This is not to say that the great geostrategic fissures have disappeared, but they exist primarily in the minds of the leaderships still in place which, when they haven’t been content simply to fight for their own survival (as in Libya or Yemen), have interpreted the revolts in terms of their wider regional implications. This is also true of the Israelis, who, like the Saudi regime in Riyadh, have been concerned only to calculate the likely consequences of the recent unrest. Though the western powers are congratulating themselves on a wave of democratisation that they have encouraged, they, too, are highly sensitive to the geostrategic dimension, as their silence on the repression of protests in Bahrain demonstrates.
This, too, is food for thought:
The “neutrality” of the events in Egypt also reveals something more profound, which many seasoned observers of the Arab world are reluctant to acknowledge. The Israeli-Palestinian conflict, despite its emotional impact across the region, is not a factor in the present political mobilisation in the Arab world and no longer plays a determining role in shaping the foreign policy of Arab states, with the exception of Syria.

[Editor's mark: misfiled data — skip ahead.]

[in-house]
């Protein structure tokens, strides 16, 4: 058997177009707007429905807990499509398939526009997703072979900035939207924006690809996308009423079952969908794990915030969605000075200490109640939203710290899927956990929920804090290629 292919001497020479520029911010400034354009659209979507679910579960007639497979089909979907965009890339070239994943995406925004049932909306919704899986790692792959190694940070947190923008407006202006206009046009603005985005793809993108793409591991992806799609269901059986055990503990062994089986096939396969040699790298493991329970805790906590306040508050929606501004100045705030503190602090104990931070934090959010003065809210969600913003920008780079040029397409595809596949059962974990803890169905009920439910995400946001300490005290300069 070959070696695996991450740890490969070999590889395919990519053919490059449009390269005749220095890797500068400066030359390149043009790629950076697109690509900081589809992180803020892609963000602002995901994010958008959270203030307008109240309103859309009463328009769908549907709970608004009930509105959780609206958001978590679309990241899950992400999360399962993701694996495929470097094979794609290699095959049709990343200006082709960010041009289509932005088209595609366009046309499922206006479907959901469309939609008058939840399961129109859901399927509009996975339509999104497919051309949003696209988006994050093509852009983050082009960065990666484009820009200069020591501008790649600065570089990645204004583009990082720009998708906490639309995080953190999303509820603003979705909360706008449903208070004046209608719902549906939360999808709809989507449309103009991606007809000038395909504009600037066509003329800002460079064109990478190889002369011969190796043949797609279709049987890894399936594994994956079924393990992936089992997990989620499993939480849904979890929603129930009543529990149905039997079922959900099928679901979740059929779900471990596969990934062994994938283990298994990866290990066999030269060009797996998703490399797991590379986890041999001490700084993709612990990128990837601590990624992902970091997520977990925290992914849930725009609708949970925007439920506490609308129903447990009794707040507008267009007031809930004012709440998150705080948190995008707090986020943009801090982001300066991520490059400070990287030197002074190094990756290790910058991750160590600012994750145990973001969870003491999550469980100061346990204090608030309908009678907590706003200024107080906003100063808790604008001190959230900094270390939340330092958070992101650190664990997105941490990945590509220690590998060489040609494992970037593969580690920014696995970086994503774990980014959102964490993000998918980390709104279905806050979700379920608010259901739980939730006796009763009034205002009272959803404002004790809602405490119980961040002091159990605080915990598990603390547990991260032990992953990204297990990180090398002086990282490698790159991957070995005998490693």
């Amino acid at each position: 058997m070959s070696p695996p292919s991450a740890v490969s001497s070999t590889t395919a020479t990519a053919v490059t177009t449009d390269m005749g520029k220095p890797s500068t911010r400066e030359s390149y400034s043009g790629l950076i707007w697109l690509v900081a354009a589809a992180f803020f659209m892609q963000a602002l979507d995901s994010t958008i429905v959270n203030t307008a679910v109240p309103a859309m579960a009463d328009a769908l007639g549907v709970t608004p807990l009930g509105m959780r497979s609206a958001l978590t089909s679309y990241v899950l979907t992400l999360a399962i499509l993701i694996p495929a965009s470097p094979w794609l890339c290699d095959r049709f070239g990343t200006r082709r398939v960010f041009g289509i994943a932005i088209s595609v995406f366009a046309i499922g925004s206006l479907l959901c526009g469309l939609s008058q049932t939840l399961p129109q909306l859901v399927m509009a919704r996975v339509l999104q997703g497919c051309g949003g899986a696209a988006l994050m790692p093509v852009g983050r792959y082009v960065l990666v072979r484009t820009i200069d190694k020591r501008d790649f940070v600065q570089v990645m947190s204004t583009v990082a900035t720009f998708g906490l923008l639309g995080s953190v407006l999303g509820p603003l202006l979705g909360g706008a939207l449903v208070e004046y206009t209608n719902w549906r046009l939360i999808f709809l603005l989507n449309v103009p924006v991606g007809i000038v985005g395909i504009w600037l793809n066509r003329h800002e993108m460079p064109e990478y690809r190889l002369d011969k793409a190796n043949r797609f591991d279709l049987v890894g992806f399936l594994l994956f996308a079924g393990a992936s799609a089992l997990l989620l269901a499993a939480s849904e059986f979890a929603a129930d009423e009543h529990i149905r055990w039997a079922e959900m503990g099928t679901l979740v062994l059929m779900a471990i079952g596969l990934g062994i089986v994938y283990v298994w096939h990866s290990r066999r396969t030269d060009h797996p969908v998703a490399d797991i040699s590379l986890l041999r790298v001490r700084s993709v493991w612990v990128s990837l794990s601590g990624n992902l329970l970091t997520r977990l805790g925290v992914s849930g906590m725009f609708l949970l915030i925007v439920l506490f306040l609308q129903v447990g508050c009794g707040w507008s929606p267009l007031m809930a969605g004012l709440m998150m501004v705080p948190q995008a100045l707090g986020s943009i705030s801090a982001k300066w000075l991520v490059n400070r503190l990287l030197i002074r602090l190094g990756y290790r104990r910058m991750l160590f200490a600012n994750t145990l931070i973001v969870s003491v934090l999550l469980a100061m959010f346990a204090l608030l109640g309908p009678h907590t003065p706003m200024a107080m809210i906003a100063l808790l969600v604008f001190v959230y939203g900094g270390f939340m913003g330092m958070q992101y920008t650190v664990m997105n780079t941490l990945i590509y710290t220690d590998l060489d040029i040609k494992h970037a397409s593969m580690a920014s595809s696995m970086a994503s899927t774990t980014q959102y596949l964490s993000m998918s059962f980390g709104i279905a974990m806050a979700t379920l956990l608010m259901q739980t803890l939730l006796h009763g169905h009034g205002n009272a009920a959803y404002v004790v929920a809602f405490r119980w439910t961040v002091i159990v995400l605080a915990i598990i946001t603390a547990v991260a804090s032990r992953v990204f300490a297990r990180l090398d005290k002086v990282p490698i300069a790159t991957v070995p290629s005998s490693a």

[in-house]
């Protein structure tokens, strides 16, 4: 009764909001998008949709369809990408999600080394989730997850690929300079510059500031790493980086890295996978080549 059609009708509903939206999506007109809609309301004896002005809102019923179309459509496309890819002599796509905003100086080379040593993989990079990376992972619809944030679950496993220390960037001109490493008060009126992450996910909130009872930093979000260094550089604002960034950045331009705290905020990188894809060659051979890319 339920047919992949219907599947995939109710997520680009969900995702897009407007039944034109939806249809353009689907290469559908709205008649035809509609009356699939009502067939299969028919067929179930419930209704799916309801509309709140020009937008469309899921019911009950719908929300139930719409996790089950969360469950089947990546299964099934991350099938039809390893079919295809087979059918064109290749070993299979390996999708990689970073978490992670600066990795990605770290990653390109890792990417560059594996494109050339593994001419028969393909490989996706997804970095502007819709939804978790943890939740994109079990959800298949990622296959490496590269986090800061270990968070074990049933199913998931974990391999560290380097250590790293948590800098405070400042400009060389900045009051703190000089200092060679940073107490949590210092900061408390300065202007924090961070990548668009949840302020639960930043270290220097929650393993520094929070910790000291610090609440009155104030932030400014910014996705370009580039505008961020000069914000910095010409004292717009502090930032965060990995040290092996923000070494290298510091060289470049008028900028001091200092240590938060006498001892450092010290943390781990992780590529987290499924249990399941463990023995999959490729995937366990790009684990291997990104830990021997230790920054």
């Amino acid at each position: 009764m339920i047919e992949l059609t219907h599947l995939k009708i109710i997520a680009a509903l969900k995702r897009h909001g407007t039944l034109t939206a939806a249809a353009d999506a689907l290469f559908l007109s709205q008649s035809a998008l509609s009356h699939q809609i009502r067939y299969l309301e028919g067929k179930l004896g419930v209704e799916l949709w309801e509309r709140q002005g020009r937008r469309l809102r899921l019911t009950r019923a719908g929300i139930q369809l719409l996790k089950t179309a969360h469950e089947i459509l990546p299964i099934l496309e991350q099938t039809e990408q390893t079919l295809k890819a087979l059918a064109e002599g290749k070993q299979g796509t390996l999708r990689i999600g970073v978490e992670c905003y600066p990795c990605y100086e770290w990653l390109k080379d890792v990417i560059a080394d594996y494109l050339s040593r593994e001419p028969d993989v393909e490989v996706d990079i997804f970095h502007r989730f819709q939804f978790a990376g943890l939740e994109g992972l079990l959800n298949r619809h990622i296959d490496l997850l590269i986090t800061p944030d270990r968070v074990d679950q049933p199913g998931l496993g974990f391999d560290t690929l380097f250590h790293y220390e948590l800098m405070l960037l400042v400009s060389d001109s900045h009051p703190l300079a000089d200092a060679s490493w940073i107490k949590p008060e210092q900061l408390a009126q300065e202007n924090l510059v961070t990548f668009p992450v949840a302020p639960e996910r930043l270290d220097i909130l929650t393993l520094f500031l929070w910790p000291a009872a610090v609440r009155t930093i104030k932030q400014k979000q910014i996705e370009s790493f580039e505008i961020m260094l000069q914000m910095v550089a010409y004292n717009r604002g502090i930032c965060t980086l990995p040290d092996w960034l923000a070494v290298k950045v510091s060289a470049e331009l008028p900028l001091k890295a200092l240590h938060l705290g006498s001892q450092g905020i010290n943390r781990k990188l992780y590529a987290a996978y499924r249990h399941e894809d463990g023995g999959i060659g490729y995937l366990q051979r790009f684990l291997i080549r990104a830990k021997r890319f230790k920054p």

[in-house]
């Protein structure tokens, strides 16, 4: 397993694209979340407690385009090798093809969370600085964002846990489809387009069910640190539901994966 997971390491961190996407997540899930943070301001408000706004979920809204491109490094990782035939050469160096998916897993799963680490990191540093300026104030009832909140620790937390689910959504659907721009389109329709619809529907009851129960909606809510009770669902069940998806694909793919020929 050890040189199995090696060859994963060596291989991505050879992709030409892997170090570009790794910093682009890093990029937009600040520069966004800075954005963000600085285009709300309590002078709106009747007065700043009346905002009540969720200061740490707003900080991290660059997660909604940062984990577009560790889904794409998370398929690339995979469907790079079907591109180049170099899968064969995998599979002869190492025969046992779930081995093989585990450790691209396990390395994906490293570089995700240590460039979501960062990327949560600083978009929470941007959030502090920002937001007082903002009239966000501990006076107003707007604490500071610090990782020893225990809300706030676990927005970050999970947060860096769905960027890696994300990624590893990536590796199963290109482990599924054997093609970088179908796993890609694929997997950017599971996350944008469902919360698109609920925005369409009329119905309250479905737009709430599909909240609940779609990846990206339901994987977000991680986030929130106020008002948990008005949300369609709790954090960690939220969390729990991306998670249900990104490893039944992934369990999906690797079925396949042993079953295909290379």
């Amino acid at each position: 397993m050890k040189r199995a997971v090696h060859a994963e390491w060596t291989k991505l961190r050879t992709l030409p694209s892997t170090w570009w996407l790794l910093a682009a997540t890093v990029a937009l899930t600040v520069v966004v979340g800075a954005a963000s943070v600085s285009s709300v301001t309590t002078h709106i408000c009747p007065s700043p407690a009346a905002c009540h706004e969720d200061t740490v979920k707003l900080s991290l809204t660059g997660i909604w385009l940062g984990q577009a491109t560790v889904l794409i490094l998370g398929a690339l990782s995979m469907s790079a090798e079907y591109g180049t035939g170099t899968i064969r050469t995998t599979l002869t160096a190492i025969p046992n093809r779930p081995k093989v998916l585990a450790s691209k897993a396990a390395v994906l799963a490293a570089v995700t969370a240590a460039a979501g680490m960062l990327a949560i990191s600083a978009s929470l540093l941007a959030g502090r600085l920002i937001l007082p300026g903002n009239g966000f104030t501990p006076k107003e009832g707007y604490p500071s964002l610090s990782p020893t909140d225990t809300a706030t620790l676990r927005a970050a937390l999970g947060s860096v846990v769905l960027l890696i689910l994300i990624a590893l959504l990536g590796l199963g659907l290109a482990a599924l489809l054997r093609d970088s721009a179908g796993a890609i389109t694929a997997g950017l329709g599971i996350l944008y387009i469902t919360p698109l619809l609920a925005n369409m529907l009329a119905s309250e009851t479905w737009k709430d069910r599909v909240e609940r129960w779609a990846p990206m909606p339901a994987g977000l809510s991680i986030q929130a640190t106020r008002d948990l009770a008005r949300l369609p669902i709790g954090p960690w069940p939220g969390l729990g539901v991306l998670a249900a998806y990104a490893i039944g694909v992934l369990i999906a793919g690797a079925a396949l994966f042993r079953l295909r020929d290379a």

The evolution of the conflict will depend on relations between the Israelis and the Palestinians inside the historic borders of Mandate Palestine, not on the policies of Arab states. The Arab-Israeli conflict has given way to that between the Israelis and the Palestinians. One need only look at their discomfort at the new, pro-democracy movements to see that this irritates the Israelis as much it does the Palestinian leadership.